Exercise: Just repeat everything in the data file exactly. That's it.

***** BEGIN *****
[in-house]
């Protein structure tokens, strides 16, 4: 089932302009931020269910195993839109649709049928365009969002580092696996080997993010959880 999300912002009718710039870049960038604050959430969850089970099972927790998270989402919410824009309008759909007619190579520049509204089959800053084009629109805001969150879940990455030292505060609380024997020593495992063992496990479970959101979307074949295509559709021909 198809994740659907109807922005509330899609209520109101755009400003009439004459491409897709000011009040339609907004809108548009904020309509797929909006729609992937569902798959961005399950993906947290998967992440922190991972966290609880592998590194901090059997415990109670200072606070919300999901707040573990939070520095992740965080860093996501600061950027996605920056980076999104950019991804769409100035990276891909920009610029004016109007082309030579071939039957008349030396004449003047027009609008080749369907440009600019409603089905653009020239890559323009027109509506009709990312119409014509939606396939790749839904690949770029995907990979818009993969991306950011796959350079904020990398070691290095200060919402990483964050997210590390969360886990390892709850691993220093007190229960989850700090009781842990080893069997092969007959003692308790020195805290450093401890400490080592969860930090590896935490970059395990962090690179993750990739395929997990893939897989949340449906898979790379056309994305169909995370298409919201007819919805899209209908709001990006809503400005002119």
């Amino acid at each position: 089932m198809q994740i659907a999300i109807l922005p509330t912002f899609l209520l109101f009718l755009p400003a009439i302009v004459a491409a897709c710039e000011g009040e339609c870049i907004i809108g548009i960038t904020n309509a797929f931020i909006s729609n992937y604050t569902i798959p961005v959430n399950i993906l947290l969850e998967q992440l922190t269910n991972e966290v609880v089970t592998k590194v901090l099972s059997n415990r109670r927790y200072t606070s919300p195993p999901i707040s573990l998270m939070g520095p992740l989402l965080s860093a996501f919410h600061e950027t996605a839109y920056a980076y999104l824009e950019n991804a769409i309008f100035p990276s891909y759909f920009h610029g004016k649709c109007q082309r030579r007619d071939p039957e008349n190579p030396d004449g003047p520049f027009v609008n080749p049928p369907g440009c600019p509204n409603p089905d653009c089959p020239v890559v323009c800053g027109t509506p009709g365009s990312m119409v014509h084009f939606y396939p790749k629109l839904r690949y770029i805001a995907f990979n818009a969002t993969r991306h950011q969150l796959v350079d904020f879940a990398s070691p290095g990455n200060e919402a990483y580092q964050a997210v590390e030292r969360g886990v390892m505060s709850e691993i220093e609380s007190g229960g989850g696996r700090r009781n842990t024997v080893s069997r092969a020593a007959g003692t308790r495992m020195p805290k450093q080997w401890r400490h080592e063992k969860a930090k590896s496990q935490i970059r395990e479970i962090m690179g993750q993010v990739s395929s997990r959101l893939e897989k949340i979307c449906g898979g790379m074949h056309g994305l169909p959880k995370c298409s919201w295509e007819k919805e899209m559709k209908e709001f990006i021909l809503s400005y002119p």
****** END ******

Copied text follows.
[in-house]
């Protein structure tokens, strides 16, 4: 089932302009931020269910195993839109649709049928365009969002580092696996080997993010959880 999300912002009718710039870049960038604050959430969850089970099972927790998270989402919410824009309008759909007619190579520049509204089959800053084009629109805001969150879940990455030292505060609380024997020593495992063992496990479970959101979307074949295509559709021909 198809994740659907109807922005509330899609209520109101755009400003009439004459491409897709000011009040339609907004809108548009904020309509797929909006729609992937569902798959961005399950993906947290998967992440922190991972966290609880592998590194901090059997415990109670200072606070919300999901707040573990939070520095992740965080860093996501600061950027996605920056980076999104950019991804769409100035990276891909920009610029004016109007082309030579071939039957008349030396004449003047027009609008080749369907440009600019409603089905653009020239890559323009027109509506009709990312119409014509939606396939790749839904690949770029995907990979818009993969991306950011796959350079904020990398070691290095200060919402990483964050997210590390969360886990390892709850691993220093007190229960989850700090009781842990080893069997092969007959003692308790020195805290450093401890400490080592969860930090590896935490970059395990962090690179993750990739395929997990893939897989949340449906898979790379056309994305169909995370298409919201007819919805899209209908709001990006809503400005002119």
């Amino acid at each position: 089932m198809q994740i659907a999300i109807l922005p509330t912002f899609l209520l109101f009718l755009p400003a009439i302009v004459a491409a897709c710039e000011g009040e339609c870049i907004i809108g548009i960038t904020n309509a797929f931020i909006s729609n992937y604050t569902i798959p961005v959430n399950i993906l947290l969850e998967q992440l922190t269910n991972e966290v609880v089970t592998k590194v901090l099972s059997n415990r109670r927790y200072t606070s919300p195993p999901i707040s573990l998270m939070g520095p992740l989402l965080s860093a996501f919410h600061e950027t996605a839109y920056a980076y999104l824009e950019n991804a769409i309008f100035p990276s891909y759909f920009h610029g004016k649709c109007q082309r030579r007619d071939p039957e008349n190579p030396d004449g003047p520049f027009v609008n080749p049928p369907g440009c600019p509204n409603p089905d653009c089959p020239v890559v323009c800053g027109t509506p009709g365009s990312m119409v014509h084009f939606y396939p790749k629109l839904r690949y770029i805001a995907f990979n818009a969002t993969r991306h950011q969150l796959v350079d904020f879940a990398s070691p290095g990455n200060e919402a990483y580092q964050a997210v590390e030292r969360g886990v390892m505060s709850e691993i220093e609380s007190g229960g989850g696996r700090r009781n842990t024997v080893s069997r092969a020593a007959g003692t308790r495992m020195p805290k450093q080997w401890r400490h080592e063992k969860a930090k590896s496990q935490i970059r395990e479970i962090m690179g993750q993010v990739s395929s997990r959101l893939e897989k949340i979307c449906g898979g790379m074949h056309g994305l169909p959880k995370c298409s919201w295509e007819k919805e899209m559709k209908e709001f990006i021909l809503s400005y002119p």